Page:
AASA Awareness Week Works to Unite Marginalized Groups


By Mckenzie Alder

The Asian-American Student Association (AASA) at the University of Utah will be holding an Awareness Week April 3 through 6. The theme is “Collective Liberation” — fliers around campus and online advertising the week broadcast the statement, “Nobody’s free until everybody’s free.”

Samah Safiullah, the organizer of the week, believes that AASA’s events can unite the various groups of people that are subjected to systemic oppression.

“It’s important for us to understand how our oppressions and our marginalizations are interconnected and how we can all come together to build a community with each other and try to create our own safe spaces on campus,” said Safiullah.

The week kicks off Monday at 1 p.m. with a panel discussing Japanese internment camps and Muslim registries to be held at the Union, room 312. The panel, comprised of four Japanese and Muslim faculty and staff from the U, will talk about preventing the repetition of history, as well as Utah’s past of persecution against Japanese and Muslim people.

On Tuesday, AASA will host a conversation about Asian-American forms of feminism at 2 p.m. in the Union, Room 311. Panelists will address their experiences with feminism: how they define it, how they use it on a day-to-day basis and the limitations on feminism for Asian-Americans and other people of color.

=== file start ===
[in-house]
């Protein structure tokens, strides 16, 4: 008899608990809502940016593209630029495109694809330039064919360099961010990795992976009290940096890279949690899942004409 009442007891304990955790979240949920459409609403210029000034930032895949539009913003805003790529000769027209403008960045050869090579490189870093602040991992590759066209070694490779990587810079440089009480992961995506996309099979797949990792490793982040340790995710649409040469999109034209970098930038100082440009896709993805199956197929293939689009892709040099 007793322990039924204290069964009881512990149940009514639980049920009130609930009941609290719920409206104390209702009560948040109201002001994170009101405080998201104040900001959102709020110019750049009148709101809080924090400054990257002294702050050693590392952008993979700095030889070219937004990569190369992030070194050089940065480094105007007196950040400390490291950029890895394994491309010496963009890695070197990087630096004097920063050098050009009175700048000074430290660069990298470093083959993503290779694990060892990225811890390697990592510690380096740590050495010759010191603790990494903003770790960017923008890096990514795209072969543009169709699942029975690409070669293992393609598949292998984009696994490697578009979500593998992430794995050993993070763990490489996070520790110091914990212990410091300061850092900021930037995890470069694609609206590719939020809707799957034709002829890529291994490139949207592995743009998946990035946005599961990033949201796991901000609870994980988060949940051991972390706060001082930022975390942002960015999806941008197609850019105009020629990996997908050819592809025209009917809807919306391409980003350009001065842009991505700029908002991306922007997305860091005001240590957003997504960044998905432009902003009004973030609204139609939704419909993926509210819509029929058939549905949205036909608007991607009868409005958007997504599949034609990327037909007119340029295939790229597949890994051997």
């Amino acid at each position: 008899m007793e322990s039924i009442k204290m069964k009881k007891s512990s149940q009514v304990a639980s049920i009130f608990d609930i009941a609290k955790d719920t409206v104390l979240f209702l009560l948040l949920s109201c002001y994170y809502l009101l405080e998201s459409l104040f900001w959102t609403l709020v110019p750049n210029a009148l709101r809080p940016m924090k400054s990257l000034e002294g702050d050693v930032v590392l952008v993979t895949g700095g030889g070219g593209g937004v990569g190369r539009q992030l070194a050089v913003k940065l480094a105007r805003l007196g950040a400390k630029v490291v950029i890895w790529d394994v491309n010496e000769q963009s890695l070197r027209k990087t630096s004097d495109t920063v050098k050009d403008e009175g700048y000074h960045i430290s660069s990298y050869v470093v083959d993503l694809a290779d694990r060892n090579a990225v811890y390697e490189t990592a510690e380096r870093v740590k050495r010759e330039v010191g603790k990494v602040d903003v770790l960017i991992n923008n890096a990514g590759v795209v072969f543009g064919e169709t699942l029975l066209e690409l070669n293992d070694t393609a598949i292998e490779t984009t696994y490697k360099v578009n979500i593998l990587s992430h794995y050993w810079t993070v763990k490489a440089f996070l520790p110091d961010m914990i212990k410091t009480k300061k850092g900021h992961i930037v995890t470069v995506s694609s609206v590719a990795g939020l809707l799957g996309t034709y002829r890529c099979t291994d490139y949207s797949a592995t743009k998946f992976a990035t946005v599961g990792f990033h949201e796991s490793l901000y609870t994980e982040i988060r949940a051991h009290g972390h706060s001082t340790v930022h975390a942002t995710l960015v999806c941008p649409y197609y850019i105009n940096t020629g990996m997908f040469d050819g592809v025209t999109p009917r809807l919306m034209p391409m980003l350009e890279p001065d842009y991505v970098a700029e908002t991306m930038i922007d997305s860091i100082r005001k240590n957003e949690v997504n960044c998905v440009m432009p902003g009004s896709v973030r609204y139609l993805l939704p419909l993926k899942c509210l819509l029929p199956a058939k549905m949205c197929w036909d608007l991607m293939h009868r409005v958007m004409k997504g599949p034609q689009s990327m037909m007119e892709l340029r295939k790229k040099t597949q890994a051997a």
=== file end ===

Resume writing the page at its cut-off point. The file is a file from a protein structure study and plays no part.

Racial Justice and Community Organizing will take place on Wednesday from 1-2:30 p.m. in the Union Parlor A. Local racial justice groups will share what they to do make a change in Salt Lake City. There will also be a conversation about how POC and members of the LGBTQ+ community can stand in solidarity with the Black Lives Matter Movement.

To wrap up the week, AASA will hold two events on Thursday — a Collective Liberation Art Show from 12 to 3:30 p.m. in the Union Parlor A, where POC can showcase and sell their art, as well as a production titled “Me, My Mom and Sharmila: Fawzia Mirza’s One Woman Show.” It’s about the life of the actress growing up as a queer Pakistani woman. The show is from 6 to 8 p.m. and the location has yet to be announced, but will be posted prior to the event on the AASA Facebook page.

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